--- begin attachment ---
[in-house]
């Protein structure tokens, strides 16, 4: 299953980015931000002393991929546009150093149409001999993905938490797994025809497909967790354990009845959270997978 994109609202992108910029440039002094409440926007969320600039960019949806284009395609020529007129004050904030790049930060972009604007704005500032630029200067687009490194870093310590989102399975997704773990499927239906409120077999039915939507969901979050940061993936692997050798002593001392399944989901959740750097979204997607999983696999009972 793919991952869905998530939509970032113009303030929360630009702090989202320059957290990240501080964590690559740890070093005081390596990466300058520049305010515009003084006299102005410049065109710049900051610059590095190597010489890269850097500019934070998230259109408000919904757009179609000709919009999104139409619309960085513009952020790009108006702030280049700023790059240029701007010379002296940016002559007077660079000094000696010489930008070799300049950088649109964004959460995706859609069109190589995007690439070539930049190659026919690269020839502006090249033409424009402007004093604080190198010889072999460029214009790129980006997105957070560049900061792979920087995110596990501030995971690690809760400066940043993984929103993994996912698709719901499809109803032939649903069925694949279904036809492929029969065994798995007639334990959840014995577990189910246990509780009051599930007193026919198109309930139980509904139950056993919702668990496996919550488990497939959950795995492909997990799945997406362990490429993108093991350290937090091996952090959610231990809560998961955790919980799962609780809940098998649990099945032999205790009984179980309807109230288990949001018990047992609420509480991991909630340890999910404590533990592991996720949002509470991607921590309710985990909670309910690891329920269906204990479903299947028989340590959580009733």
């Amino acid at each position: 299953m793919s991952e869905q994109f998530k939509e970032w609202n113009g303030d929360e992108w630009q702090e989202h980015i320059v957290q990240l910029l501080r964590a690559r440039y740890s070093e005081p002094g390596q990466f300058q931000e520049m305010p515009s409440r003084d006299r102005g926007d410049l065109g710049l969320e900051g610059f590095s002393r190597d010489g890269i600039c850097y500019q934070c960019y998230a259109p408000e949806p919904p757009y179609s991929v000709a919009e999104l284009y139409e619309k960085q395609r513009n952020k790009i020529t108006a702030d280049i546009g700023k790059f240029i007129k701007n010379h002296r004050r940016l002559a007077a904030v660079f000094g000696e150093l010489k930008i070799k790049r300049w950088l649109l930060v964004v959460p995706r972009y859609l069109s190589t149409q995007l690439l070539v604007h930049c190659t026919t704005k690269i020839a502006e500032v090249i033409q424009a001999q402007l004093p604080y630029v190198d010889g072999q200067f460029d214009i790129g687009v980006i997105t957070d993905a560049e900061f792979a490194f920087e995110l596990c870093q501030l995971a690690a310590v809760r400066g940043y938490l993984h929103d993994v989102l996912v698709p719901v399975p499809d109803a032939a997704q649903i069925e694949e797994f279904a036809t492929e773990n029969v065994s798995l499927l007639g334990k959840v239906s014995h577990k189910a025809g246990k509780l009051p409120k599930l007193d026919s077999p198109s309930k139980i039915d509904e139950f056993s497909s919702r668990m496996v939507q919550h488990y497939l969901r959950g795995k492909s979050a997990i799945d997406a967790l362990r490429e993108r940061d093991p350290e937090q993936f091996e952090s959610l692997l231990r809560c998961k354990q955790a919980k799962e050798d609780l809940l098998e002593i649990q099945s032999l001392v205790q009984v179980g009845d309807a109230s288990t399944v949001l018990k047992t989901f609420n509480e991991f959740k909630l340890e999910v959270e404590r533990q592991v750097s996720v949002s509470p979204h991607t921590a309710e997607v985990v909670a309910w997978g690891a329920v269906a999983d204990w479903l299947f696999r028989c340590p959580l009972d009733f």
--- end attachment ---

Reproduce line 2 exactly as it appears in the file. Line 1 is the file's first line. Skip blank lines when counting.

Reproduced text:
């Protein structure tokens, strides 16, 4: 299953980015931000002393991929546009150093149409001999993905938490797994025809497909967790354990009845959270997978 994109609202992108910029440039002094409440926007969320600039960019949806284009395609020529007129004050904030790049930060972009604007704005500032630029200067687009490194870093310590989102399975997704773990499927239906409120077999039915939507969901979050940061993936692997050798002593001392399944989901959740750097979204997607999983696999009972 793919991952869905998530939509970032113009303030929360630009702090989202320059957290990240501080964590690559740890070093005081390596990466300058520049305010515009003084006299102005410049065109710049900051610059590095190597010489890269850097500019934070998230259109408000919904757009179609000709919009999104139409619309960085513009952020790009108006702030280049700023790059240029701007010379002296940016002559007077660079000094000696010489930008070799300049950088649109964004959460995706859609069109190589995007690439070539930049190659026919690269020839502006090249033409424009402007004093604080190198010889072999460029214009790129980006997105957070560049900061792979920087995110596990501030995971690690809760400066940043993984929103993994996912698709719901499809109803032939649903069925694949279904036809492929029969065994798995007639334990959840014995577990189910246990509780009051599930007193026919198109309930139980509904139950056993919702668990496996919550488990497939959950795995492909997990799945997406362990490429993108093991350290937090091996952090959610231990809560998961955790919980799962609780809940098998649990099945032999205790009984179980309807109230288990949001018990047992609420509480991991909630340890999910404590533990592991996720949002509470991607921590309710985990909670309910690891329920269906204990479903299947028989340590959580009733």